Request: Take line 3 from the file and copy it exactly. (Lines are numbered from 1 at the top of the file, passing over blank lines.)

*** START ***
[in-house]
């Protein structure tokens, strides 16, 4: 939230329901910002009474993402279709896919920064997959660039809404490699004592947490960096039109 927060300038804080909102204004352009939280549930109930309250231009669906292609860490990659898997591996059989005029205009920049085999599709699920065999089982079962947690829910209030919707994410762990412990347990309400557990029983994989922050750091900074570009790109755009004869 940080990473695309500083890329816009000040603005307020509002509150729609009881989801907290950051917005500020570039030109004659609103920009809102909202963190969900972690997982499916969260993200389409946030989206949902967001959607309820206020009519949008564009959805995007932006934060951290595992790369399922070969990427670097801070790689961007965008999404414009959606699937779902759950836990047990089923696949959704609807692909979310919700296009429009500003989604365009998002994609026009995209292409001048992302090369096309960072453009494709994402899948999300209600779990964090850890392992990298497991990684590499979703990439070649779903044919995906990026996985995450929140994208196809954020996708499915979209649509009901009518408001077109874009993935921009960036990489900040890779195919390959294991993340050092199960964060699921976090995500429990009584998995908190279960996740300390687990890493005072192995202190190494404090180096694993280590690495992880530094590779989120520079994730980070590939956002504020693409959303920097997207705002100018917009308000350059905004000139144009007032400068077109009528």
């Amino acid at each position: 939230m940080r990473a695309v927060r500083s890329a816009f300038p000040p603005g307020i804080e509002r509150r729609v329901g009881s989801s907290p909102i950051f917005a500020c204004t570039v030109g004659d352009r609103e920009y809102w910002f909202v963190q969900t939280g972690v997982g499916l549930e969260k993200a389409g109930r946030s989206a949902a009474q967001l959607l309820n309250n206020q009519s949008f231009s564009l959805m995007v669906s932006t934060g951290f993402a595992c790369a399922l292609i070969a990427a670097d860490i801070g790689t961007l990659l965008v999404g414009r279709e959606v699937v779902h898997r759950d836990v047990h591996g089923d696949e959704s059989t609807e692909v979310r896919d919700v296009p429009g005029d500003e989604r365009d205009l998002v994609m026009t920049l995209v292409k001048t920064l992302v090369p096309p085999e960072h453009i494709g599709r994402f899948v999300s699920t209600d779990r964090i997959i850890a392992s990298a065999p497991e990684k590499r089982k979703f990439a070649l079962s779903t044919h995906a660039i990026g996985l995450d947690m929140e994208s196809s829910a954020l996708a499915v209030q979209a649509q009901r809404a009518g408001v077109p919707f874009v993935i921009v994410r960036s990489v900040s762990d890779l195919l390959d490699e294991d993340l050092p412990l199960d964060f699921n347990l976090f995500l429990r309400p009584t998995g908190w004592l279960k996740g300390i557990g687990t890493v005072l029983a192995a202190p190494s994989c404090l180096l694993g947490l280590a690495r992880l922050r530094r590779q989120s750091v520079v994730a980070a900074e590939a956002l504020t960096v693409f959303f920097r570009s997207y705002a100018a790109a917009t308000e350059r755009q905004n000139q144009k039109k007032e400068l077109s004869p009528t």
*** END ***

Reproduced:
């Amino acid at each position: 939230m940080r990473a695309v927060r500083s890329a816009f300038p000040p603005g307020i804080e509002r509150r729609v329901g009881s989801s907290p909102i950051f917005a500020c204004t570039v030109g004659d352009r609103e920009y809102w910002f909202v963190q969900t939280g972690v997982g499916l549930e969260k993200a389409g109930r946030s989206a949902a009474q967001l959607l309820n309250n206020q009519s949008f231009s564009l959805m995007v669906s932006t934060g951290f993402a595992c790369a399922l292609i070969a990427a670097d860490i801070g790689t961007l990659l965008v999404g414009r279709e959606v699937v779902h898997r759950d836990v047990h591996g089923d696949e959704s059989t609807e692909v979310r896919d919700v296009p429009g005029d500003e989604r365009d205009l998002v994609m026009t920049l995209v292409k001048t920064l992302v090369p096309p085999e960072h453009i494709g599709r994402f899948v999300s699920t209600d779990r964090i997959i850890a392992s990298a065999p497991e990684k590499r089982k979703f990439a070649l079962s779903t044919h995906a660039i990026g996985l995450d947690m929140e994208s196809s829910a954020l996708a499915v209030q979209a649509q009901r809404a009518g408001v077109p919707f874009v993935i921009v994410r960036s990489v900040s762990d890779l195919l390959d490699e294991d993340l050092p412990l199960d964060f699921n347990l976090f995500l429990r309400p009584t998995g908190w004592l279960k996740g300390i557990g687990t890493v005072l029983a192995a202190p190494s994989c404090l180096l694993g947490l280590a690495r992880l922050r530094r590779q989120s750091v520079v994730a980070a900074e590939a956002l504020t960096v693409f959303f920097r570009s997207y705002a100018a790109a917009t308000e350059r755009q905004n000139q144009k039109k007032e400068l077109s004869p009528t």